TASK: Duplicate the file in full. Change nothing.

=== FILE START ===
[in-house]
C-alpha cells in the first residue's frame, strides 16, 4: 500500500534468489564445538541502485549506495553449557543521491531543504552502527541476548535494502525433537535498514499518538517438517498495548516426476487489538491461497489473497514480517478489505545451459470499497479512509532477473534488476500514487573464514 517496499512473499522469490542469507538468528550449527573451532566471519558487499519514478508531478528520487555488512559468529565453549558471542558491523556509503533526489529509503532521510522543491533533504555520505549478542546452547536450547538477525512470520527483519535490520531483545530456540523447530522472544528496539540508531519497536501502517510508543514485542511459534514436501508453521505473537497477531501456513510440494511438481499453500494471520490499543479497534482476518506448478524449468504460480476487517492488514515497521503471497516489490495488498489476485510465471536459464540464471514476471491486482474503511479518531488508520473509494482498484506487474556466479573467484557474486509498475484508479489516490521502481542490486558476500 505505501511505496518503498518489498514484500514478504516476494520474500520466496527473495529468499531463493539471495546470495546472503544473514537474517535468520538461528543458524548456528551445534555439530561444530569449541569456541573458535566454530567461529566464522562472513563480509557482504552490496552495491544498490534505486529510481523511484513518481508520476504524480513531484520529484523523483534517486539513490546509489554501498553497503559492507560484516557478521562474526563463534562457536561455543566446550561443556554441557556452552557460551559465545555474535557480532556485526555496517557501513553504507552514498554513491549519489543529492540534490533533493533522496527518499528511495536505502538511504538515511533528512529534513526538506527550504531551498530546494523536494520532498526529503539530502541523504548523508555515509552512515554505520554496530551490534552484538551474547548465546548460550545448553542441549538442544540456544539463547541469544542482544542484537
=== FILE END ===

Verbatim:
[in-house]
C-alpha cells in the first residue's frame, strides 16, 4: 500500500534468489564445538541502485549506495553449557543521491531543504552502527541476548535494502525433537535498514499518538517438517498495548516426476487489538491461497489473497514480517478489505545451459470499497479512509532477473534488476500514487573464514 517496499512473499522469490542469507538468528550449527573451532566471519558487499519514478508531478528520487555488512559468529565453549558471542558491523556509503533526489529509503532521510522543491533533504555520505549478542546452547536450547538477525512470520527483519535490520531483545530456540523447530522472544528496539540508531519497536501502517510508543514485542511459534514436501508453521505473537497477531501456513510440494511438481499453500494471520490499543479497534482476518506448478524449468504460480476487517492488514515497521503471497516489490495488498489476485510465471536459464540464471514476471491486482474503511479518531488508520473509494482498484506487474556466479573467484557474486509498475484508479489516490521502481542490486558476500 505505501511505496518503498518489498514484500514478504516476494520474500520466496527473495529468499531463493539471495546470495546472503544473514537474517535468520538461528543458524548456528551445534555439530561444530569449541569456541573458535566454530567461529566464522562472513563480509557482504552490496552495491544498490534505486529510481523511484513518481508520476504524480513531484520529484523523483534517486539513490546509489554501498553497503559492507560484516557478521562474526563463534562457536561455543566446550561443556554441557556452552557460551559465545555474535557480532556485526555496517557501513553504507552514498554513491549519489543529492540534490533533493533522496527518499528511495536505502538511504538515511533528512529534513526538506527550504531551498530546494523536494520532498526529503539530502541523504548523508555515509552512515554505520554496530551490534552484538551474547548465546548460550545448553542441549538442544540456544539463547541469544542482544542484537